I am often contacted by my former students from workshops and college classes about pricing and negotiating with clients.
This blog post is more about how to respond to a client or potential client when they make you feel like you were just insulted by them.
While you should figure your Cost of Doing Business and know what your bottom line is to do a job, often people will come back saying they only have a budget for less than you can accept.
My friend just called and was quoting on covering a business event for a day. She had figured this was probably a good place to network as well, so she went ahead and basically cut her price in half and quoted that figure.
Always Quote Full Price
I let her know she should always quote her normal full price and then show a discount and why they are getting the discount. The problem if you don’t do this then they think her price is half of what she needs to charge. They tell their friends this is her rate.
Negotiation theorists generally agree that there are two primary forms of negotiation:
- Distributive Negotiation: this is also referred to as positional or hard-bargaining negotiating. …
- Integrative Negotiation: this is the softer side of the two forms of negotiation, often referred to as win-win.
You need to figure out quickly which type of person you are dealing with when they are negotiating.
After my friend gave them her half-price quote they came back with a low ball response. “We only have $200 budgeted for the event.”
Often in the negotiating one of the parties can feel insulted at the low or high dollar amount.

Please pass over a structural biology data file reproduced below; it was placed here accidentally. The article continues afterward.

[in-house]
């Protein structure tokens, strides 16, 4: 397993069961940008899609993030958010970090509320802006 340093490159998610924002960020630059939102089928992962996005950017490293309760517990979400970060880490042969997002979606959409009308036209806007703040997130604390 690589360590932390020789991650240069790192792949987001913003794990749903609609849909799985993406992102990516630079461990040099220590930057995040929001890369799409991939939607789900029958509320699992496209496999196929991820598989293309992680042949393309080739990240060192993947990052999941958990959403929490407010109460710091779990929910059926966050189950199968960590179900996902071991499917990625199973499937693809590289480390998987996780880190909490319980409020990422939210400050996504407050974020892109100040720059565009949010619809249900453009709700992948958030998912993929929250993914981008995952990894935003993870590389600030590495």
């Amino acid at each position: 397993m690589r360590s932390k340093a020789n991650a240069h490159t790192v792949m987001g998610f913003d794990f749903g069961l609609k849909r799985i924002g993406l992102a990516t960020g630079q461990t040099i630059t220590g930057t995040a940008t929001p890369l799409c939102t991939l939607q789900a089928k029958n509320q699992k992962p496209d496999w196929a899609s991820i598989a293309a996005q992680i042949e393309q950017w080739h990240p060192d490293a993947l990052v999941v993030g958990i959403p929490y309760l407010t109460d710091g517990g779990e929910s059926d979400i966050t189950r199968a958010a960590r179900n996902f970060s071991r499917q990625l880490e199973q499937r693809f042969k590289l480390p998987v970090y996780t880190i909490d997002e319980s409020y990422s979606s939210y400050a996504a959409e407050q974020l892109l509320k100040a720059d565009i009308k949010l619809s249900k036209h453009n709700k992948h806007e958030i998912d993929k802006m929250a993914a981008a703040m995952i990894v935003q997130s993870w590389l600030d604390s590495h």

I recommend trying your best to just stay with your pricing so that you are not going below your bottom line. Also, think of other things that you can negotiate for that are of value. Maybe they can give you their contact list that you can use. Maybe you can trade for free advertising.
Try and stay with something that sounds like, “I would love to cover your event for you.” Then you can go on and outline the pricing and what value you bring to them.
Basically you say I can do the work for you at this price. They are saying no, NOT YOU, if they cannot afford you.
Know Your Numbers
I cannot stress enough that if you do not know your “Cost of doing business” you will not be in business very long. You need to know the real amount you have to have from a job to pay your bills and also have money to invest in the growth of your business.
Great Video to Make My Point
This has been around for a while and I have shared it in the past, but for those new to negotiating this helps you see how often silly people can look for what they are asking. These are examples of Distributive Negotiation where they are trying to get something for below cost or even free.